Tony Betts markets a conversion kit for the standard front axel on an Austin Seven to separate the shockers (from each side) and shorten the friction arms.

  As you can see from the following image when this assembly is overplayed on a Bowden arrangement it is about 180mm short on both sides.

The following cardboard model illustrates the type of modification required on my car.

Hopefully I should be able to sell some of the bits when I am finished.

This diagram shows the difference between the two mounting plates

The lower CAD drawing was uploaded to a company in Glasgow (Kilbarchan) called JetCut. The part was cut out of 5mm thick stainless and posted out to me. Some holes were relieved in the fabrication to keep the weight down. The rt angle was welded in ss by myself.

The above image shows the final arrangement installed in the new front suspension arrangement.

The final test was on the track see Video

Here is an Index page for the build

Adding caster to Bowden front suspension

 A theory dictates that high speed stability would be enhanced if the steering had some caster, typically about 6 deg. This was reasonably easily done by inserting a wedge at the mounting point of the front suspension (on the cassis) and extending the lower wish bones to take up the change in dimensions. The wedge was fashioned in a milling machine using 8mm alloy plate and putting a 6 deg slope on the part.

The other item on the list is the lower wishbones that need to be extended.

A jack screw was added to the lower suspension arms to extend them.

The final test was on the track see Video

Here is an Index page for the build

Monday 2 August 2021

Rack and pinion steering conversion

After my relative success at the Bo'ness Revival in September I decided it was time to sort out the steering (including caster angle), Front Shockers and rear suspension.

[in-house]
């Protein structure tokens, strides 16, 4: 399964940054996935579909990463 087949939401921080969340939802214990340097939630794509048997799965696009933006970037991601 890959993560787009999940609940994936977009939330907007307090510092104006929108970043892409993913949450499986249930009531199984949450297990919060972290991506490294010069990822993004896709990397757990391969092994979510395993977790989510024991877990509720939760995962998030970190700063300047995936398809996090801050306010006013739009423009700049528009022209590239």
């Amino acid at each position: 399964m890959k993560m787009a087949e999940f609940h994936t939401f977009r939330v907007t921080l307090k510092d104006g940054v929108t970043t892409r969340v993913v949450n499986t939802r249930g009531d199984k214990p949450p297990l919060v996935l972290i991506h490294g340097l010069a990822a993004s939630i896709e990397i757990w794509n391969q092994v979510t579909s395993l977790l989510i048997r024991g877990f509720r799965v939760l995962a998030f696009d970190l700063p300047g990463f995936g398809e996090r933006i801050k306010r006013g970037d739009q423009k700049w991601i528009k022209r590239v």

The steering

The A7 steering arrangement made the car down right dangerous to drive. At speeds above 40 mph it is impossible to keep it on the road. There is so much play in the worm and peg steering box arrangement it is impossible to understand the problems. The existing box has run out of adjustment so a crisis looms for any further track days without urgent action. The alternative is I kill myself. I plan to have a long retirement.

Various solutions have been suggested including a VW steering box however my favoured choice is a Hilman Imp rack from the 1960's. It looked even at an early stage that there was room between the sump and the Bowden assembly for such a modification.

Carboard template of mounting plate for the new steering

Surely there is enough space for a Hilman Imp Rack

A project was born, first the rack mountings were machined out of 10mm alloy plate

Next the cardboard template for the mounting was then cut out of 3mm steel sheet

Above plate needed to centralise the rack vs A7 track rods to keep them the same length.

Above Intermediate Plate needed to transfer  the action of the rack to the front to pick up track rods
Side View Intermediate Plate
Side view of Intermediate Plate

The rack bolted in place with the two plates

Additional plate to take the new track rod ends

Two additional plates are required to mate with the front of the Bowden suspension. The first plate centralises the rack vs the track rods (which are the same size) the other function is to make the assembly easier. The second plate has two 80mm standoffs to transfer the action to the front to pick up the track rods.


The steering has improved a lot however there are now further issues with the handling that need to be investigated and remedied like a) A caster angle of the front suspension (it has none at present) and b) The front shockers are completely ineffective.

The final test was on the track see Video

Here is an Index page for the build